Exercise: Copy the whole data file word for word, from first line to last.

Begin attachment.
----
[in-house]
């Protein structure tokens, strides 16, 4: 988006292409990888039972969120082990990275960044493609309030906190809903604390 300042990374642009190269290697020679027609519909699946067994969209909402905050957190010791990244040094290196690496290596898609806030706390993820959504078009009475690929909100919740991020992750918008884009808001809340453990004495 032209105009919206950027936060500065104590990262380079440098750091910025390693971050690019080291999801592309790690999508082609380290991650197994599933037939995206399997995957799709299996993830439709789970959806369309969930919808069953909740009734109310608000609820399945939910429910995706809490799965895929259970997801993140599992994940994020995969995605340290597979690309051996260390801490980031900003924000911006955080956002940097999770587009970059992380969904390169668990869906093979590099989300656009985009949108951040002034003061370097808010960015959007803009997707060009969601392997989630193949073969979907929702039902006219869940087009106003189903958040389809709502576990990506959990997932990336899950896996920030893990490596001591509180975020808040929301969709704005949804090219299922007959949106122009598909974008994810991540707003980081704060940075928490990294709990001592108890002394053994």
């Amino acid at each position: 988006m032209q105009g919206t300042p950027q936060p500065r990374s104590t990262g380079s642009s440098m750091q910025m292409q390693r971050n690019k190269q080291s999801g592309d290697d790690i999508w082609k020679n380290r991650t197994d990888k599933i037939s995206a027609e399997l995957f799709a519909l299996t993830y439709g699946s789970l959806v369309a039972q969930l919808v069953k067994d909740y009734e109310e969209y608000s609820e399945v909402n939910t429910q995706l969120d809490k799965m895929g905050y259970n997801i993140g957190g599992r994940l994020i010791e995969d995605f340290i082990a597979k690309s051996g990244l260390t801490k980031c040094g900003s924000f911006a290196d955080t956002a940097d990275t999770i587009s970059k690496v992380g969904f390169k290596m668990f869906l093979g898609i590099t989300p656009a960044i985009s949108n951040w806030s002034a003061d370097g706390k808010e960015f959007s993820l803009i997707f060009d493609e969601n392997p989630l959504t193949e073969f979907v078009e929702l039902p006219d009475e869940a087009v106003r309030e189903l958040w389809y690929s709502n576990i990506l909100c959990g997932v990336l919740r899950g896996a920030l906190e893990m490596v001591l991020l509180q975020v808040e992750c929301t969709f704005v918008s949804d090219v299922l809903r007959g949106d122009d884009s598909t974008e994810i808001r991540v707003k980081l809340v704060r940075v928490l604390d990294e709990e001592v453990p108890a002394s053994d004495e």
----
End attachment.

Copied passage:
[in-house]
């Protein structure tokens, strides 16, 4: 988006292409990888039972969120082990990275960044493609309030906190809903604390 300042990374642009190269290697020679027609519909699946067994969209909402905050957190010791990244040094290196690496290596898609806030706390993820959504078009009475690929909100919740991020992750918008884009808001809340453990004495 032209105009919206950027936060500065104590990262380079440098750091910025390693971050690019080291999801592309790690999508082609380290991650197994599933037939995206399997995957799709299996993830439709789970959806369309969930919808069953909740009734109310608000609820399945939910429910995706809490799965895929259970997801993140599992994940994020995969995605340290597979690309051996260390801490980031900003924000911006955080956002940097999770587009970059992380969904390169668990869906093979590099989300656009985009949108951040002034003061370097808010960015959007803009997707060009969601392997989630193949073969979907929702039902006219869940087009106003189903958040389809709502576990990506959990997932990336899950896996920030893990490596001591509180975020808040929301969709704005949804090219299922007959949106122009598909974008994810991540707003980081704060940075928490990294709990001592108890002394053994």
């Amino acid at each position: 988006m032209q105009g919206t300042p950027q936060p500065r990374s104590t990262g380079s642009s440098m750091q910025m292409q390693r971050n690019k190269q080291s999801g592309d290697d790690i999508w082609k020679n380290r991650t197994d990888k599933i037939s995206a027609e399997l995957f799709a519909l299996t993830y439709g699946s789970l959806v369309a039972q969930l919808v069953k067994d909740y009734e109310e969209y608000s609820e399945v909402n939910t429910q995706l969120d809490k799965m895929g905050y259970n997801i993140g957190g599992r994940l994020i010791e995969d995605f340290i082990a597979k690309s051996g990244l260390t801490k980031c040094g900003s924000f911006a290196d955080t956002a940097d990275t999770i587009s970059k690496v992380g969904f390169k290596m668990f869906l093979g898609i590099t989300p656009a960044i985009s949108n951040w806030s002034a003061d370097g706390k808010e960015f959007s993820l803009i997707f060009d493609e969601n392997p989630l959504t193949e073969f979907v078009e929702l039902p006219d009475e869940a087009v106003r309030e189903l958040w389809y690929s709502n576990i990506l909100c959990g997932v990336l919740r899950g896996a920030l906190e893990m490596v001591l991020l509180q975020v808040e992750c929301t969709f704005v918008s949804d090219v299922l809903r007959g949106d122009d884009s598909t974008e994810i808001r991540v707003k980081l809340v704060r940075v928490l604390d990294e709990e001592v453990p108890a002394s053994d004495e």